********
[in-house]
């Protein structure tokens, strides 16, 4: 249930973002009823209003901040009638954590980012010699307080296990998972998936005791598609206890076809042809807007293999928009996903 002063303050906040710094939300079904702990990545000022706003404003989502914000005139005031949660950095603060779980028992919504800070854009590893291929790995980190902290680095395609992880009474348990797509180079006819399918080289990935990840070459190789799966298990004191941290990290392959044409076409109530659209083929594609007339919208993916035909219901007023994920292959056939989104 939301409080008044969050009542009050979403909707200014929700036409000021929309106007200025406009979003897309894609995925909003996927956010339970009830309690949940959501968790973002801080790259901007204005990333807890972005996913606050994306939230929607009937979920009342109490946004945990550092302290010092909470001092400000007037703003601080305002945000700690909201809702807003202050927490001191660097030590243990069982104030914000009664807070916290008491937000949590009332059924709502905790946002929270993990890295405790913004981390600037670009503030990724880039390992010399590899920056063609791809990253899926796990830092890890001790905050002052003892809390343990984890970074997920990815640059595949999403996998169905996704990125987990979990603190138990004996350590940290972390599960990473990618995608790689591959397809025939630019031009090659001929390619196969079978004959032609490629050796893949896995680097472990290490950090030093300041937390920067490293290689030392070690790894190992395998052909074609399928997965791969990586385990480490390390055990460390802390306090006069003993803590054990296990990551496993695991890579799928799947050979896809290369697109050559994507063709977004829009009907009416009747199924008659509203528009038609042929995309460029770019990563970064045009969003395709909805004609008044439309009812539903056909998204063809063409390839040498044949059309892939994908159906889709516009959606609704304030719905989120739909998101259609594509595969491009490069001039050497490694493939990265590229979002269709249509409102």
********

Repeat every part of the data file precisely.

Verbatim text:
[in-house]
């Protein structure tokens, strides 16, 4: 249930973002009823209003901040009638954590980012010699307080296990998972998936005791598609206890076809042809807007293999928009996903 002063303050906040710094939300079904702990990545000022706003404003989502914000005139005031949660950095603060779980028992919504800070854009590893291929790995980190902290680095395609992880009474348990797509180079006819399918080289990935990840070459190789799966298990004191941290990290392959044409076409109530659209083929594609007339919208993916035909219901007023994920292959056939989104 939301409080008044969050009542009050979403909707200014929700036409000021929309106007200025406009979003897309894609995925909003996927956010339970009830309690949940959501968790973002801080790259901007204005990333807890972005996913606050994306939230929607009937979920009342109490946004945990550092302290010092909470001092400000007037703003601080305002945000700690909201809702807003202050927490001191660097030590243990069982104030914000009664807070916290008491937000949590009332059924709502905790946002929270993990890295405790913004981390600037670009503030990724880039390992010399590899920056063609791809990253899926796990830092890890001790905050002052003892809390343990984890970074997920990815640059595949999403996998169905996704990125987990979990603190138990004996350590940290972390599960990473990618995608790689591959397809025939630019031009090659001929390619196969079978004959032609490629050796893949896995680097472990290490950090030093300041937390920067490293290689030392070690790894190992395998052909074609399928997965791969990586385990480490390390055990460390802390306090006069003993803590054990296990990551496993695991890579799928799947050979896809290369697109050559994507063709977004829009009907009416009747199924008659509203528009038609042929995309460029770019990563970064045009969003395709909805004609008044439309009812539903056909998204063809063409390839040498044949059309892939994908159906889709516009959606609704304030719905989120739909998101259609594509595969491009490069001039050497490694493939990265590229979002269709249509409102």